Saturday, May 28, 2011

Why Medical School Needs to be Taught with Mobile Apps

Medical students in their third and fourth years, like the doctors they are emulating, are mobile. So too must be the content of their education.

Many (most?) knowledge workers today exercise their knowledge at a desk in front of a computer. However, the medical world is mobile, requiring answers and decisions on the go.

The old-fashioned method of having knowledge on hand was to learn it, to memorize it. Once it's stuck in your head, it can go anywhere. But now, with mobile devices, it simply need not be memorized to have the knowledge on hand, literally.

So what about medical education?

Think about the current model of medical education for a moment- it mobilizes information simply by stuffing groups of the best and brightest into memorization sweatshops (with an odd emphasis on competition). Once in their heads, students can take that info with them around on the hospital floors for the second two years. The sedentary classroom is used because it was the most efficient way to mobilize information.

That's no longer true. Today, that info can be mobilized with mobile apps. (My favorite example is Dr. Joshua Steinberg's ABG Eval)

If we want to revolutionize medical education (or at least help it try to keep up with innovation in healthcare) I propose we make as much of the medical school curriculum as we can mobile without using the sweatshop model.

It has to happen in medical education in particular because it's a knowledge profession that moves.


moviedoc said...

Follow to learn a behavioral health care term every day, and on their birthdays, something about related notable people. A daily psychiatric drug may be next. What do you think?

David Doherty, 3G Doctor said...

Hi Aaron,

This is already happening in the worlds leading medical schools and the early results suggest it is having the impact you are suggest.

I have no doubt that in the future using a smartphone in a medical exam will be as commonplace as it is for maths students to use a calculator.

Check out the initiative that started in Leeds last year:

UK Universities are currently signing deals for iPads, Samsung Galaxy Tabs and BlackBerry Playbooks for next term... then it'll get really interesting:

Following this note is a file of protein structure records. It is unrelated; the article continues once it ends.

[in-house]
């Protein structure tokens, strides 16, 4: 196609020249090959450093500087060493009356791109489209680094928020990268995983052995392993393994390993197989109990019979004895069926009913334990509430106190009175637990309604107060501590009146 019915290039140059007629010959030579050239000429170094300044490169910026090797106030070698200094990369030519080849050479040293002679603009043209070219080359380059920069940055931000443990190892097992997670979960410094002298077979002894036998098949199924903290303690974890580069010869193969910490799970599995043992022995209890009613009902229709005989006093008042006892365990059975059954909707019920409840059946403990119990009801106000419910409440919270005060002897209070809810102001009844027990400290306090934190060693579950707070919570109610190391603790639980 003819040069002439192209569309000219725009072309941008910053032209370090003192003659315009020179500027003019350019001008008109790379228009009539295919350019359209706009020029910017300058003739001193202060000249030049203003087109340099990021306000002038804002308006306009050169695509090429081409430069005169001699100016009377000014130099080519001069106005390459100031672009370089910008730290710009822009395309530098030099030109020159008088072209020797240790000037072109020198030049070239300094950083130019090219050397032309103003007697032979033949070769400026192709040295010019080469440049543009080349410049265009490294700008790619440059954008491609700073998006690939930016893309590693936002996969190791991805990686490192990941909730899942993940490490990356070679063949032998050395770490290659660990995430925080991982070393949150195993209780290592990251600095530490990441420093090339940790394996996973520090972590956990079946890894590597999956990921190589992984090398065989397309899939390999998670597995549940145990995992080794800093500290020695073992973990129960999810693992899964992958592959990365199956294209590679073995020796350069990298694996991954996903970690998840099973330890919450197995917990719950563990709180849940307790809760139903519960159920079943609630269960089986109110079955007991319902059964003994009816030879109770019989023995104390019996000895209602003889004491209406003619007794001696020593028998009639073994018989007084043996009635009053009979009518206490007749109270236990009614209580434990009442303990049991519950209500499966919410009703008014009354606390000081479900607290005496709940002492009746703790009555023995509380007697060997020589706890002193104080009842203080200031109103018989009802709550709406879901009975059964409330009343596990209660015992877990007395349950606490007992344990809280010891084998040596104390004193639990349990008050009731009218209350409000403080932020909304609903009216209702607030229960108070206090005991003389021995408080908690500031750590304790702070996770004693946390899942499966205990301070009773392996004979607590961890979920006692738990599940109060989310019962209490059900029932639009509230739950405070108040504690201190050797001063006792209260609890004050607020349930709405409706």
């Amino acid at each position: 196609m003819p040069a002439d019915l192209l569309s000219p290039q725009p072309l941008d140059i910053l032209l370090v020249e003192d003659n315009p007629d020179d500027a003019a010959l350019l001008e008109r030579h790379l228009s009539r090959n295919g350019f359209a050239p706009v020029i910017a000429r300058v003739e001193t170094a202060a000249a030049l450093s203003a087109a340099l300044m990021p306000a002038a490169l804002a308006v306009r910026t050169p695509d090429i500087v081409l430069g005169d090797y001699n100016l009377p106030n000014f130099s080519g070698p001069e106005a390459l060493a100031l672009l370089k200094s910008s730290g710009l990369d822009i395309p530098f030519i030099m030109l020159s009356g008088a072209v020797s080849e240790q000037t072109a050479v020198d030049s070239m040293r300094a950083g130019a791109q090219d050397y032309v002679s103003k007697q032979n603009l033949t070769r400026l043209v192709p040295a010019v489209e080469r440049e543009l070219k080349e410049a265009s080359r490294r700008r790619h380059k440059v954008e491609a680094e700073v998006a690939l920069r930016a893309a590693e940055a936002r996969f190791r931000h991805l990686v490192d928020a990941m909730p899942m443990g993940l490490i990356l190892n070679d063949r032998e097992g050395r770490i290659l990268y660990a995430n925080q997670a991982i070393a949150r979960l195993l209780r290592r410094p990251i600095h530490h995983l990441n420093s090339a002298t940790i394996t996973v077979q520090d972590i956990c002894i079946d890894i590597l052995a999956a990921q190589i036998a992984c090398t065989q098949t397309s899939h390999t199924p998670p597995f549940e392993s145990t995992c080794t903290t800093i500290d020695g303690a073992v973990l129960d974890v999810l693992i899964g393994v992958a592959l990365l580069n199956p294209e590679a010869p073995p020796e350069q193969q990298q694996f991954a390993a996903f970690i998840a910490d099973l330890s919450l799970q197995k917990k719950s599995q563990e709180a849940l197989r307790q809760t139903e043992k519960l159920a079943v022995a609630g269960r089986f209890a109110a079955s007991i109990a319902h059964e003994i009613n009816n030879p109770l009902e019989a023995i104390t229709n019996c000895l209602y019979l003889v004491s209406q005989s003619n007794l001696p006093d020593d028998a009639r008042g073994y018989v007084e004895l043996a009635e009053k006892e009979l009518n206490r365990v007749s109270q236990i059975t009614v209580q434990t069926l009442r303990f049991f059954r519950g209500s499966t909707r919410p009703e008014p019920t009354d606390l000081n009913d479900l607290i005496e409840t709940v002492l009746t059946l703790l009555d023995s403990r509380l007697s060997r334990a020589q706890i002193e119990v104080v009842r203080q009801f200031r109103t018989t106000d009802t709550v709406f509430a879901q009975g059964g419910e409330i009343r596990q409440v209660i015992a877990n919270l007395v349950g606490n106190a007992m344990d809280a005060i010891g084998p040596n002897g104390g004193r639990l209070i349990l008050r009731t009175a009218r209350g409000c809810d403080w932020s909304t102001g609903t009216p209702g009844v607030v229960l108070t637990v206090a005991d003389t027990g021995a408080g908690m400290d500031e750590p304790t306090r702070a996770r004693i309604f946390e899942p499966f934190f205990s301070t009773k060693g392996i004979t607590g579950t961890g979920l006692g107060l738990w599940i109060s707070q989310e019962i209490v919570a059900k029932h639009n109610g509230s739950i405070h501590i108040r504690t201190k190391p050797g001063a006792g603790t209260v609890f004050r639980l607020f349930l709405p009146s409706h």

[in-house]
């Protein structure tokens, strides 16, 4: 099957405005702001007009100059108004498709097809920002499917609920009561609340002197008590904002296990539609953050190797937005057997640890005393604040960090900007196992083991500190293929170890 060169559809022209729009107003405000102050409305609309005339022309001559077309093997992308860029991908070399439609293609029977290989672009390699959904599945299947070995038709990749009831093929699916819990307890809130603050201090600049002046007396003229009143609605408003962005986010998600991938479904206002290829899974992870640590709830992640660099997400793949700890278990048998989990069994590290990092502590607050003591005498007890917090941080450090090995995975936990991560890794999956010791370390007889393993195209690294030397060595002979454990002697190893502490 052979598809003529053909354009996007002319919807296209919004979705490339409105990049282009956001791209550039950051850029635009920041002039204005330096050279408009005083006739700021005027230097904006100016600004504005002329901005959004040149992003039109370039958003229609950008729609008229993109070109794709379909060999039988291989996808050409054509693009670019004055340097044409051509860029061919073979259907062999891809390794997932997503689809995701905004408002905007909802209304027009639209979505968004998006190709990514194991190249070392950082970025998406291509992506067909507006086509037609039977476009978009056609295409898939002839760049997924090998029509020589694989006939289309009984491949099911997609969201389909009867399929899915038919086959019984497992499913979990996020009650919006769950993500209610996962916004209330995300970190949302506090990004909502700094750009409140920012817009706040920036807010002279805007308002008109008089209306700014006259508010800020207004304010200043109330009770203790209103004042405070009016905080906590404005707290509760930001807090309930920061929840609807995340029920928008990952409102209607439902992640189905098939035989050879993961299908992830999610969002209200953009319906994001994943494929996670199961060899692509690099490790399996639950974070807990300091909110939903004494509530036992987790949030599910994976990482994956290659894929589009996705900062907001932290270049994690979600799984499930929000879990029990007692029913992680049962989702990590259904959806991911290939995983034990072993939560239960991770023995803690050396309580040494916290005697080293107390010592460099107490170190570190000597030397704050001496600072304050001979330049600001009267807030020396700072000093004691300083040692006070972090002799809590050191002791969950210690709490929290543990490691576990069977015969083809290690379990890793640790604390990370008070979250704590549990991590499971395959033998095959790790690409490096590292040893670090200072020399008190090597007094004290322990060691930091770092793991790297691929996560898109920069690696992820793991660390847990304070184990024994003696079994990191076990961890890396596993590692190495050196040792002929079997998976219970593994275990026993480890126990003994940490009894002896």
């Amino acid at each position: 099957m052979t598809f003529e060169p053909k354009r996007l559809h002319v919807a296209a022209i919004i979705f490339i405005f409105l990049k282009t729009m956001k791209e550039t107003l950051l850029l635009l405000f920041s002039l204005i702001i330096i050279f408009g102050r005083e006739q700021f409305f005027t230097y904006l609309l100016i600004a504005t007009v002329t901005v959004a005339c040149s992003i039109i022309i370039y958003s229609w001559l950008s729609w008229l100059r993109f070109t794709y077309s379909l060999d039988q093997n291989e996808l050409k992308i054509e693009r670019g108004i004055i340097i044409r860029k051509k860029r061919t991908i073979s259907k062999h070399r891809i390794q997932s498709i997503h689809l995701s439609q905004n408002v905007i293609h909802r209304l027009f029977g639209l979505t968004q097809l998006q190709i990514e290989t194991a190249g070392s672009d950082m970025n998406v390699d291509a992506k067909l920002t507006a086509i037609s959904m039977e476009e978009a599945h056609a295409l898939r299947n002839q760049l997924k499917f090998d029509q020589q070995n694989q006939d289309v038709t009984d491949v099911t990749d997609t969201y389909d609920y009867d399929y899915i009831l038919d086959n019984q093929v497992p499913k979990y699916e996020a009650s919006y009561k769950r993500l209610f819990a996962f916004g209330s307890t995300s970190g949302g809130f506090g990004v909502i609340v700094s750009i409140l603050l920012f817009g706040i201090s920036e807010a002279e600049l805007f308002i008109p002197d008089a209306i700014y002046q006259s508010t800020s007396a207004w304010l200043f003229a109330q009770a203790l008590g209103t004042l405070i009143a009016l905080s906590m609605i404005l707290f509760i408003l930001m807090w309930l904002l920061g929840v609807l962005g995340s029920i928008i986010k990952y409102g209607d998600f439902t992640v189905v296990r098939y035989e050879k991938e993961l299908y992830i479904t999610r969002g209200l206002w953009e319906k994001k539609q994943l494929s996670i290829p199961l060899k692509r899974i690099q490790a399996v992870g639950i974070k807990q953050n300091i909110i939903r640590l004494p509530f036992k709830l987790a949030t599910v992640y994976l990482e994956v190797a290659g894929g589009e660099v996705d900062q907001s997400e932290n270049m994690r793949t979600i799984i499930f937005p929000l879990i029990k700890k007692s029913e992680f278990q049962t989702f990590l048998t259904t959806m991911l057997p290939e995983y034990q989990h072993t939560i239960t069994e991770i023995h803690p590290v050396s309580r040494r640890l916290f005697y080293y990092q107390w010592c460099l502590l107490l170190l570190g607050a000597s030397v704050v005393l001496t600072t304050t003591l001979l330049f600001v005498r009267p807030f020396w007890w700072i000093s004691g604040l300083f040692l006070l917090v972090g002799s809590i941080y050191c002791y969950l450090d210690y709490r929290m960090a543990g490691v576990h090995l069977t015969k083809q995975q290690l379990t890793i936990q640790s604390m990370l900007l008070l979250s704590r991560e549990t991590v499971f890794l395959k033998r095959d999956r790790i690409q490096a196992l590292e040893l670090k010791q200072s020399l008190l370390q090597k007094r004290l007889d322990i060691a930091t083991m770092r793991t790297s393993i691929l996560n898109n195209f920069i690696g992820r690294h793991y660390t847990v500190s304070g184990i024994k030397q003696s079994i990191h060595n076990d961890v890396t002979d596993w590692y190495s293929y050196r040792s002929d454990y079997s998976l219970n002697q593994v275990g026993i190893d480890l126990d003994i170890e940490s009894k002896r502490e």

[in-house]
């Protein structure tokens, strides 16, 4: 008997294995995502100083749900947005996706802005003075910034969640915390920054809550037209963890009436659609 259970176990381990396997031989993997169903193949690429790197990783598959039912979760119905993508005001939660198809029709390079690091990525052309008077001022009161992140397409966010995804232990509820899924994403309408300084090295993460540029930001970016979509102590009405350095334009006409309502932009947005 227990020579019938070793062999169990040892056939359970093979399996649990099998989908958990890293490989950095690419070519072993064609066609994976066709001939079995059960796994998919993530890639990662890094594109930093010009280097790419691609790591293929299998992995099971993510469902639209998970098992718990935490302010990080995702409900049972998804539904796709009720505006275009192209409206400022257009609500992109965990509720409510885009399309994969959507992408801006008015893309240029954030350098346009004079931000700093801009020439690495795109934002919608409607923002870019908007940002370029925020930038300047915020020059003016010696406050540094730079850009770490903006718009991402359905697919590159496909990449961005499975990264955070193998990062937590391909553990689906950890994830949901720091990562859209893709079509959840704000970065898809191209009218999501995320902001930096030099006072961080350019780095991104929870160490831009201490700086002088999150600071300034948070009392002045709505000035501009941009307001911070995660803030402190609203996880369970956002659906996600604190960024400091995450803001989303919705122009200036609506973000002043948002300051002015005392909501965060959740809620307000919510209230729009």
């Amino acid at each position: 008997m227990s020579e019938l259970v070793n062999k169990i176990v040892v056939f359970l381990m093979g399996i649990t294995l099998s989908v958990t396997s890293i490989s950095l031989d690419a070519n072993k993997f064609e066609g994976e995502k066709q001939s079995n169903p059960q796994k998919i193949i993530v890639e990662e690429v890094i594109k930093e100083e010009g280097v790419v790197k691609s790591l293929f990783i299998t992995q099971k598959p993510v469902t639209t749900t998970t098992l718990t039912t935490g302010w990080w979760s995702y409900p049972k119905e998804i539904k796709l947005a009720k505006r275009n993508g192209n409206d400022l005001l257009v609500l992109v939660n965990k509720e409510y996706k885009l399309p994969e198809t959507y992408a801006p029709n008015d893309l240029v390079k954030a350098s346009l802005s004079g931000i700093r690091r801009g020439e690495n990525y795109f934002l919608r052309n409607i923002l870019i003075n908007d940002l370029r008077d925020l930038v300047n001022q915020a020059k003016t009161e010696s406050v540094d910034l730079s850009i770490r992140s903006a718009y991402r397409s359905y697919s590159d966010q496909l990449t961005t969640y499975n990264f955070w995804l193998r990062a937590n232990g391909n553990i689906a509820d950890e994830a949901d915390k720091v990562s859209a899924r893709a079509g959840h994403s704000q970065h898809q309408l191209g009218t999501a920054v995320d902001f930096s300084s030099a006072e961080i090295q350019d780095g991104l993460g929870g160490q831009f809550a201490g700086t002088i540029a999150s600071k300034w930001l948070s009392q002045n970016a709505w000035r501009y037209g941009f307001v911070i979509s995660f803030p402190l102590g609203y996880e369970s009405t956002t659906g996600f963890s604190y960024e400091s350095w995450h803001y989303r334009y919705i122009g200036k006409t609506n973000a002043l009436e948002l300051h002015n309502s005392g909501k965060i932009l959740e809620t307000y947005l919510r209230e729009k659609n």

astupple said...

Wow, great links. It really is moving.

Hopefully administrators will bite sooner rather than later.

Anonymous said...

But-Do you get to use mobile apps on exams? If not there is still a need to memorize. Furthermore a few observations
1 Many do sit and "exercise knowledge" in front of a computer but many *produce* knowledge in said exercise. You appeared to refer to pure consumption of medical information with apps. Big difference.
2 Don't underestimate the power of your mind. One's memory is a very efficient way to carry around medical information
3 "memorization sweatshop" really that bad? I kinda enjoyed the experience and the competition. It brought out the best in me.
4 I don't know of any suitable mobile *lab* apps. Virtual reality may replace the lab someday but not today.
5 Reliance on references is inversely proportional to fund of knowledge.
6 you may have inadvertently made the case for tech savvy computer science students replacing med students
7 Be careful what you wish for, I foresee computers replacing doctors as medical knowledge is digitalized. IBM's Dr Watson is already as good as any 2nd year med student.
-Jon, MD

Dial Doctors said...

I believe that mobile apps are already used in most settings but there's something about memorizing that sticks with doctors.

While you may argue that I'm a psychologist and don't know much about it, my sister is currently a 2nd year resident and she uses both. I asked her why and she says no Ipad can beat her brain. Although she has relied on mobile apps she still believes her instinct is usually beats any machine.